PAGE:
Punjab seeks higher MSP for kharif crops for 2016-17 | punjab$regional-takes | Hindustan Times
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Punjab seeks higher MSP for kharif crops for 2016-17

Punjab on Wednesday asked the centre to hike the minimum support price (MSP) of paddy to about Rs 2,000 per quintal for the next kharif season.

punjab Updated: Dec 09, 2015 18:06 IST
The state’s agriculture department forwarded a detailed proposal to the Commission for Agriculture Costs and Prices (CACP) for seeking a hike in the MSP of common variety of paddy from Rs 1,410 in 2015-16 to Rs 1,960 per quintal in 2016-17.
The state’s agriculture department forwarded a detailed proposal to the Commission for Agriculture Costs and Prices (CACP) for seeking a hike in the MSP of common variety of paddy from Rs 1,410 in 2015-16 to Rs 1,960 per quintal in 2016-17.(HT Photo)

Punjab on Wednesday asked the centre to hike the minimum support price (MSP) of paddy to about Rs 2,000 per quintal for the next kharif season.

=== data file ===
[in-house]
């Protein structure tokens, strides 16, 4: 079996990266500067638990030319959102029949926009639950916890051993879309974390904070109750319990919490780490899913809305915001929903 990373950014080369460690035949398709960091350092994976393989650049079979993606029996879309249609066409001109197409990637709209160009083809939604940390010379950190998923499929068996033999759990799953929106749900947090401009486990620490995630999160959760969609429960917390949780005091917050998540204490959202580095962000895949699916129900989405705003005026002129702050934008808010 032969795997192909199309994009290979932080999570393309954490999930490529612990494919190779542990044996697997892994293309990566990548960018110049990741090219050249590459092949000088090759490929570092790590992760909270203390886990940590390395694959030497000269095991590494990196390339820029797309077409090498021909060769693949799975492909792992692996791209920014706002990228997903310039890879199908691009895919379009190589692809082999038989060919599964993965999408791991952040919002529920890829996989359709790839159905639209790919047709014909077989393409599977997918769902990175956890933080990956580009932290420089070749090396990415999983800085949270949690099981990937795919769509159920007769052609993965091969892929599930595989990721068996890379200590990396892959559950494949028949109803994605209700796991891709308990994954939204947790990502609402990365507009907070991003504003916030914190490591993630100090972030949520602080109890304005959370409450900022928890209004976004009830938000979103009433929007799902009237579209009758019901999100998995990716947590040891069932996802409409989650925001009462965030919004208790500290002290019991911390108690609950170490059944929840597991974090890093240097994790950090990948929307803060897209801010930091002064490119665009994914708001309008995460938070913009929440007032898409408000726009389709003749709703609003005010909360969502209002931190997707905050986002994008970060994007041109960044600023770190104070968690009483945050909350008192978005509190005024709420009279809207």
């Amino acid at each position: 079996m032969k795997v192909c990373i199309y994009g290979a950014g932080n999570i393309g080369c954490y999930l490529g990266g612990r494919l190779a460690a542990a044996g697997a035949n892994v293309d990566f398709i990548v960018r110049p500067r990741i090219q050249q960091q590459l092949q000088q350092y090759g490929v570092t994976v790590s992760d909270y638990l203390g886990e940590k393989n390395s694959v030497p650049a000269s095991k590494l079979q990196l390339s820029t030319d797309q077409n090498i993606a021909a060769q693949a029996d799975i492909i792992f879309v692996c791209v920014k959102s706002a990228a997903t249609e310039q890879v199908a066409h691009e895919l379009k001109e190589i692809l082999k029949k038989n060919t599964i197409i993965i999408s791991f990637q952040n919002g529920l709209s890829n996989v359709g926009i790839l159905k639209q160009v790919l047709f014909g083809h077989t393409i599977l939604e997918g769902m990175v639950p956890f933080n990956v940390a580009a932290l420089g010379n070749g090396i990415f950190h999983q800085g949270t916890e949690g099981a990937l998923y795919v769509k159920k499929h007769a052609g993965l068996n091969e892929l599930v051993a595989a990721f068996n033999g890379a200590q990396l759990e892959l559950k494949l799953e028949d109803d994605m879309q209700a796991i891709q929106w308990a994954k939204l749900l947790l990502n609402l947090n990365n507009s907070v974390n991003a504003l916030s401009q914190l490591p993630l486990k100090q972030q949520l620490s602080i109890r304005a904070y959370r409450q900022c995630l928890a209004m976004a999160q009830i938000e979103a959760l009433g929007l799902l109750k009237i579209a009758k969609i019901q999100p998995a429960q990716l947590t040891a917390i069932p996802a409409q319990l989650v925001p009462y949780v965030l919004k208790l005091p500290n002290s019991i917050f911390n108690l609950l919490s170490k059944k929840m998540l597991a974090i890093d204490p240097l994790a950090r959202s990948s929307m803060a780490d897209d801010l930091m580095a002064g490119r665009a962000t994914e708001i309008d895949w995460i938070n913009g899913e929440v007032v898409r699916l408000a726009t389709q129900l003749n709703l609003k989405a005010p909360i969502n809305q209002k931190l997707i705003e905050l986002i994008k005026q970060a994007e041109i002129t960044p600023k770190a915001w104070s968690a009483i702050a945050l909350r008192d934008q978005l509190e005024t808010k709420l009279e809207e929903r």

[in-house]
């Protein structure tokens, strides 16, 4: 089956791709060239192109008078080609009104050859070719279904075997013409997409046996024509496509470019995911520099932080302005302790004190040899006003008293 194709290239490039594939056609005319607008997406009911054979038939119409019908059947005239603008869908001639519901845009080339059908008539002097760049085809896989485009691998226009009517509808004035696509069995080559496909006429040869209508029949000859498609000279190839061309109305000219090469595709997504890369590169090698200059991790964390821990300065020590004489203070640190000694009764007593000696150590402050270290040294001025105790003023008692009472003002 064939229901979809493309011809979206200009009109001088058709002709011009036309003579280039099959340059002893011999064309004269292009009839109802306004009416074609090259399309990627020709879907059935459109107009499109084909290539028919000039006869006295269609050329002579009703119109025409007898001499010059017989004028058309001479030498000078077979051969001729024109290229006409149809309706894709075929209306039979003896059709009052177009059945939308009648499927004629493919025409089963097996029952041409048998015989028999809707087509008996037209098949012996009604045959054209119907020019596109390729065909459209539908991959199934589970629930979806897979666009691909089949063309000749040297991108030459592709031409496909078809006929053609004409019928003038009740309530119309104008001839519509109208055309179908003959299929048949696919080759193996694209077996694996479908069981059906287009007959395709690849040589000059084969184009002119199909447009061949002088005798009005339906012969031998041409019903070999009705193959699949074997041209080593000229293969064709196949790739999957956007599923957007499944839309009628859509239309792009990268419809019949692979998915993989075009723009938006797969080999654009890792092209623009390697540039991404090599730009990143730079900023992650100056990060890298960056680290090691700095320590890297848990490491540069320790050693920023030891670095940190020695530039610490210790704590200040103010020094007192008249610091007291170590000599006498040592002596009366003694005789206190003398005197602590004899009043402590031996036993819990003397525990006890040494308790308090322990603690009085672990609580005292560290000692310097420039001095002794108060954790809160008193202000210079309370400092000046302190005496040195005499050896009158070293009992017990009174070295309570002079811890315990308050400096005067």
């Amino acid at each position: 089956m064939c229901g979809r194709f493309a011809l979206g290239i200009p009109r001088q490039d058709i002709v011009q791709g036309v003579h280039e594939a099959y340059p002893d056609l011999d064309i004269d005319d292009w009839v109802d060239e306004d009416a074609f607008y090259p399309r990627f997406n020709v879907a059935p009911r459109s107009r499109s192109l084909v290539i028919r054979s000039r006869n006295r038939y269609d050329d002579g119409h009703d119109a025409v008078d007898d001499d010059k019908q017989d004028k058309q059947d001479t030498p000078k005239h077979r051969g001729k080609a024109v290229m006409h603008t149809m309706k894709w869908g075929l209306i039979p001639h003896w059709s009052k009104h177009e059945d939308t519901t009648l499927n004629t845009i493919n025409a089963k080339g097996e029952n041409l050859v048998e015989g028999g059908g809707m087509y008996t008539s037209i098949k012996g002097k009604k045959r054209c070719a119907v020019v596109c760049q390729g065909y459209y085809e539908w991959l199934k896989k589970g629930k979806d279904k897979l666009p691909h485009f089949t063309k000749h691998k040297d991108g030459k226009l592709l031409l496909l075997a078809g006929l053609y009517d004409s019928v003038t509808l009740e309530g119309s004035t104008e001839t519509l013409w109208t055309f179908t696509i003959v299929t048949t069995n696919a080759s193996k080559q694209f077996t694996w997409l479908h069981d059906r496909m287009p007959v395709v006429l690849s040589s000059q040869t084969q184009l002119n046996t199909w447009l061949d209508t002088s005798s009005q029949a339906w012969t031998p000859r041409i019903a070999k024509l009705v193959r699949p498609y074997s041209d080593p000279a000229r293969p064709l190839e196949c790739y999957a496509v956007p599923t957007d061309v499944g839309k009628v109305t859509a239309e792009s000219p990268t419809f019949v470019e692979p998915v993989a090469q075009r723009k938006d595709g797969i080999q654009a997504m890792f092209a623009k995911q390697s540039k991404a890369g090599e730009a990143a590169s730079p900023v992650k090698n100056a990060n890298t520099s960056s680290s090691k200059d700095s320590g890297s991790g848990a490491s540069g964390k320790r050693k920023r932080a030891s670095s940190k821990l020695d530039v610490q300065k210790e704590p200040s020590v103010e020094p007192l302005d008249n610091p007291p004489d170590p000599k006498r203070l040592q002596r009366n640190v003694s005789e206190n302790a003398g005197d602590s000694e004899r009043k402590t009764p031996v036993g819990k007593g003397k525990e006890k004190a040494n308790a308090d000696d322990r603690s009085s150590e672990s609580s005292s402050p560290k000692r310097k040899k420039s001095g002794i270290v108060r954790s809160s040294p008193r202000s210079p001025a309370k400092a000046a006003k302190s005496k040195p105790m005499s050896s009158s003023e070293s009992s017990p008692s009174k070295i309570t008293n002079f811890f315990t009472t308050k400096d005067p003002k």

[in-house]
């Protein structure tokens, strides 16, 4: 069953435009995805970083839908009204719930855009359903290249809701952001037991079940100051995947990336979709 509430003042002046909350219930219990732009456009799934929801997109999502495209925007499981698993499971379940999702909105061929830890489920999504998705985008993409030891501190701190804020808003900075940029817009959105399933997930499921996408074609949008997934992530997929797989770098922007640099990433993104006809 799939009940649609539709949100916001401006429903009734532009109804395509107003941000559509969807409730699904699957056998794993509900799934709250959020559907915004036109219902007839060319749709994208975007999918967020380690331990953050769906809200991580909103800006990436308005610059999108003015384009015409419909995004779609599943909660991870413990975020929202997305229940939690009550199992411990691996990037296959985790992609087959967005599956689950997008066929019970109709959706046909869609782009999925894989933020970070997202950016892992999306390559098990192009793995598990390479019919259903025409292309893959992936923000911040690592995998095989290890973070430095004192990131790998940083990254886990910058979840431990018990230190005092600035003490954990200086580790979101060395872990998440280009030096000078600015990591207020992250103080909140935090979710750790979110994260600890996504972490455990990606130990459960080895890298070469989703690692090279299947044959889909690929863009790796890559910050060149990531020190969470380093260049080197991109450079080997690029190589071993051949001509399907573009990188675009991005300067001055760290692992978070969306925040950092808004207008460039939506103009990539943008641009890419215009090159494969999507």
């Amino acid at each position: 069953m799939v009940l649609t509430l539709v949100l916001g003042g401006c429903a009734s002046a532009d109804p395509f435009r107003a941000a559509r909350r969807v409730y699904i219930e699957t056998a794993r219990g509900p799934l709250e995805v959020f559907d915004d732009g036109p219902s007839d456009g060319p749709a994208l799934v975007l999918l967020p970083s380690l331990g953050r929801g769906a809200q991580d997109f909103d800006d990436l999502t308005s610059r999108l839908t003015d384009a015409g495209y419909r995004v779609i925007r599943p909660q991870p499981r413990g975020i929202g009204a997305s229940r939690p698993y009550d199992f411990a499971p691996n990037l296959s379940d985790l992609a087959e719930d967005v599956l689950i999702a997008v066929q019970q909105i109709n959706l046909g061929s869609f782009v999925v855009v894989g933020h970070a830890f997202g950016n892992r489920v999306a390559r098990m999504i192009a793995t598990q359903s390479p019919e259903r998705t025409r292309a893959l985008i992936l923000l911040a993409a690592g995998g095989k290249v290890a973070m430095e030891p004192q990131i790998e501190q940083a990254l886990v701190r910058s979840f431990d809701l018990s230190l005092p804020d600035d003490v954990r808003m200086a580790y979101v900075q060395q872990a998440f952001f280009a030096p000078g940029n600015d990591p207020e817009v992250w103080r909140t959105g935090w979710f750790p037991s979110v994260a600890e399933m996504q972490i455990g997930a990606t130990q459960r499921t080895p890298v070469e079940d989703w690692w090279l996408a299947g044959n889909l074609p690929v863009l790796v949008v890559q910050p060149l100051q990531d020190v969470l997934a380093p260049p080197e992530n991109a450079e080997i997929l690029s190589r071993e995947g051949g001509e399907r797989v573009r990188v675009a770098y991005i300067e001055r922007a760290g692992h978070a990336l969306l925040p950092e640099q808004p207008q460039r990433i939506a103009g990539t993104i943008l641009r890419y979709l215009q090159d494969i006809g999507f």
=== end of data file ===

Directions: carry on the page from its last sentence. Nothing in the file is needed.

Punjab chief minister Parkash Singh Badal cleared the state’s proposal to the centre, a spokesperson said here.

The state’s agriculture department forwarded a detailed proposal to the Commission for Agriculture Costs and Prices (CACP) for seeking a hike in the MSP of common variety of paddy from Rs 1,410 in 2015-16 to Rs 1,960 per quintal in 2016-17.

Likewise, it also sought an upward revision in the MSP of paddy grade ‘A’ variety from Rs 1,450 to Rs 2,011 per quintal.

The spokesperson further said that the chief minister demanded the MSP of cotton to be hiked from Rs 3,800-4,000 to Rs 5,949 per quintal.

Similarly, the proposal called for an increase in the MSP of moong from Rs 4,650 to Rs 6,300 per quintal, maha and arhar from Rs 4,425 per quintal each to Rs 6,100 and Rs 6,000 respectively.

Apart from this, the chief minister also called for an increase in the MSP of groundnut from Rs 4,030 to Rs 5,500 per quintal.

Badal said that the hike in the MSP of above mentioned crops during the kharif season 2016-17 was necessitated to boost crop diversification plans, especially for the promotion of crops like maize, cotton, moong, maha, arhar and groundnut in the state.

This move would not only benefit the state’s peasantry but also help Punjab arrest the trend of declining ground water. The state government under its ambitious agriculture diversification program had already planned to reduce the area under paddy cultivation from 28 lakh hectares to 12 lakh hectares over a period of five years.